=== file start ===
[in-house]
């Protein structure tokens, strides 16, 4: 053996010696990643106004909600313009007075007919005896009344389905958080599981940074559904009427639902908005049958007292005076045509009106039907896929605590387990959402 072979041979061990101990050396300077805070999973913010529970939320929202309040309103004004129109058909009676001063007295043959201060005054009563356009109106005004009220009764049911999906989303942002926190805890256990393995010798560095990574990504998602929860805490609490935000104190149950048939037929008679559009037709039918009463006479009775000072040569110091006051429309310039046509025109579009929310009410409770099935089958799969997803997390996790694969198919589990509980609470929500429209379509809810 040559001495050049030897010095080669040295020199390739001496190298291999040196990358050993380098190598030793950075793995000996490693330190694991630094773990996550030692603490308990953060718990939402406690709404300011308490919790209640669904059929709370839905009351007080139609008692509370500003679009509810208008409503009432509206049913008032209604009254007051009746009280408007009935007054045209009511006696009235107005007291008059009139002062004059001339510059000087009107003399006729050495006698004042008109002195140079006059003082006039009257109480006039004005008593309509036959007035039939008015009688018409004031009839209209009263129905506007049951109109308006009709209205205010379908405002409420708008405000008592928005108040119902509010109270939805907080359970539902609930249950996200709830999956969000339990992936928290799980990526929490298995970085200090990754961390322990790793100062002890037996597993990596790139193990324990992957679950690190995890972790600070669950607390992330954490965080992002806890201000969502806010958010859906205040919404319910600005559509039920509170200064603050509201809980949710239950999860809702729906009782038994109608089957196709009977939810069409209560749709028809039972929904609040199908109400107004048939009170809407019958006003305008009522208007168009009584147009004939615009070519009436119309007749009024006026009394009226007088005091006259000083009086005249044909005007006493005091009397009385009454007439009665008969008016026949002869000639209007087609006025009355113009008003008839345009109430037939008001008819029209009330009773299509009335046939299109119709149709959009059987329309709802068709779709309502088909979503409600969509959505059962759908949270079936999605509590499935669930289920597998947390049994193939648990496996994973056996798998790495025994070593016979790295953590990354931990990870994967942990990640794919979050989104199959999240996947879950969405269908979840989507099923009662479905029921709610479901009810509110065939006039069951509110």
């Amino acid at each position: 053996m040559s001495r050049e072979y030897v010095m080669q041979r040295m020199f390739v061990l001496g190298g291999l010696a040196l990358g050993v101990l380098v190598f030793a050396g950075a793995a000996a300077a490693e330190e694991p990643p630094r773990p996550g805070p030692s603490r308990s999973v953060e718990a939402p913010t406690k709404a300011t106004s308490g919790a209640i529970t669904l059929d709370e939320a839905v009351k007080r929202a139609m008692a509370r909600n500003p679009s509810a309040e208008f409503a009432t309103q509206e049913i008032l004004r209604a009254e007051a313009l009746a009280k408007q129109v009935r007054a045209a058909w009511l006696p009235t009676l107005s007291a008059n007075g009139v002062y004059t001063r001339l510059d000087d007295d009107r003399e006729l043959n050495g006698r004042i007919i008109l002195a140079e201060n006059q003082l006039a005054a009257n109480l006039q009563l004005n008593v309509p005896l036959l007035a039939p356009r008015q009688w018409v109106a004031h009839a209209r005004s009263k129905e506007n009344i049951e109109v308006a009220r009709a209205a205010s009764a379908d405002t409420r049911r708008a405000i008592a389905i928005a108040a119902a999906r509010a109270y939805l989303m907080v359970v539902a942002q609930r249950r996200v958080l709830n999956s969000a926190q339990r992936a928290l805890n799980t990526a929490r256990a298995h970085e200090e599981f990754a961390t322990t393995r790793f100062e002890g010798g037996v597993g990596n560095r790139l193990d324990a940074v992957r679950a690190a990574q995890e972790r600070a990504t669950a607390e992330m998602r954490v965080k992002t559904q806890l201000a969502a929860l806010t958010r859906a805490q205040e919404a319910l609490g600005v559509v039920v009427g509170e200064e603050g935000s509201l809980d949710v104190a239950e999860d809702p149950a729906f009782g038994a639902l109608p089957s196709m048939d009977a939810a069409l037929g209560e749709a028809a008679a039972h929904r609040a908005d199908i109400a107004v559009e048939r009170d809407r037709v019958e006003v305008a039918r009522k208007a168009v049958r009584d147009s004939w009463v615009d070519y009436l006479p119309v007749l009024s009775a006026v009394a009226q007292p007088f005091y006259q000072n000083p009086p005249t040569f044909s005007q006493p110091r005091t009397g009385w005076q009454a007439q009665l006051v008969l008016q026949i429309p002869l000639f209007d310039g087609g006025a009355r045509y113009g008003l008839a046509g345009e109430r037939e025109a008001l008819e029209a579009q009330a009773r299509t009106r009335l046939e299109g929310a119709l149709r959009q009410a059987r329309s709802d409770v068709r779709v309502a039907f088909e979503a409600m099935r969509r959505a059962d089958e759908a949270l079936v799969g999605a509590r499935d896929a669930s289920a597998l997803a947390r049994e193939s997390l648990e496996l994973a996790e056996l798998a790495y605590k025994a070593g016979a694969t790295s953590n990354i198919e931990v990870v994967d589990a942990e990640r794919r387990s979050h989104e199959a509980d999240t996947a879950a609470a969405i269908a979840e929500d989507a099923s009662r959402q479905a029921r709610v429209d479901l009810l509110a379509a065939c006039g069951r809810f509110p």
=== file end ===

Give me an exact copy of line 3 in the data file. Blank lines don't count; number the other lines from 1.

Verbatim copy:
């Amino acid at each position: 053996m040559s001495r050049e072979y030897v010095m080669q041979r040295m020199f390739v061990l001496g190298g291999l010696a040196l990358g050993v101990l380098v190598f030793a050396g950075a793995a000996a300077a490693e330190e694991p990643p630094r773990p996550g805070p030692s603490r308990s999973v953060e718990a939402p913010t406690k709404a300011t106004s308490g919790a209640i529970t669904l059929d709370e939320a839905v009351k007080r929202a139609m008692a509370r909600n500003p679009s509810a309040e208008f409503a009432t309103q509206e049913i008032l004004r209604a009254e007051a313009l009746a009280k408007q129109v009935r007054a045209a058909w009511l006696p009235t009676l107005s007291a008059n007075g009139v002062y004059t001063r001339l510059d000087d007295d009107r003399e006729l043959n050495g006698r004042i007919i008109l002195a140079e201060n006059q003082l006039a005054a009257n109480l006039q009563l004005n008593v309509p005896l036959l007035a039939p356009r008015q009688w018409v109106a004031h009839a209209r005004s009263k129905e506007n009344i049951e109109v308006a009220r009709a209205a205010s009764a379908d405002t409420r049911r708008a405000i008592a389905i928005a108040a119902a999906r509010a109270y939805l989303m907080v359970v539902a942002q609930r249950r996200v958080l709830n999956s969000a926190q339990r992936a928290l805890n799980t990526a929490r256990a298995h970085e200090e599981f990754a961390t322990t393995r790793f100062e002890g010798g037996v597993g990596n560095r790139l193990d324990a940074v992957r679950a690190a990574q995890e972790r600070a990504t669950a607390e992330m998602r954490v965080k992002t559904q806890l201000a969502a929860l806010t958010r859906a805490q205040e919404a319910l609490g600005v559509v039920v009427g509170e200064e603050g935000s509201l809980d949710v104190a239950e999860d809702p149950a729906f009782g038994a639902l109608p089957s196709m048939d009977a939810a069409l037929g209560e749709a028809a008679a039972h929904r609040a908005d199908i109400a107004v559009e048939r009170d809407r037709v019958e006003v305008a039918r009522k208007a168009v049958r009584d147009s004939w009463v615009d070519y009436l006479p119309v007749l009024s009775a006026v009394a009226q007292p007088f005091y006259q000072n000083p009086p005249t040569f044909s005007q006493p110091r005091t009397g009385w005076q009454a007439q009665l006051v008969l008016q026949i429309p002869l000639f209007d310039g087609g006025a009355r045509y113009g008003l008839a046509g345009e109430r037939e025109a008001l008819e029209a579009q009330a009773r299509t009106r009335l046939e299109g929310a119709l149709r959009q009410a059987r329309s709802d409770v068709r779709v309502a039907f088909e979503a409600m099935r969509r959505a059962d089958e759908a949270l079936v799969g999605a509590r499935d896929a669930s289920a597998l997803a947390r049994e193939s997390l648990e496996l994973a996790e056996l798998a790495y605590k025994a070593g016979a694969t790295s953590n990354i198919e931990v990870v994967d589990a942990e990640r794919r387990s979050h989104e199959a509980d999240t996947a879950a609470a969405i269908a979840e929500d989507a099923s009662r959402q479905a029921r709610v429209d479901l009810l509110a379509a065939c006039g069951r809810f509110p």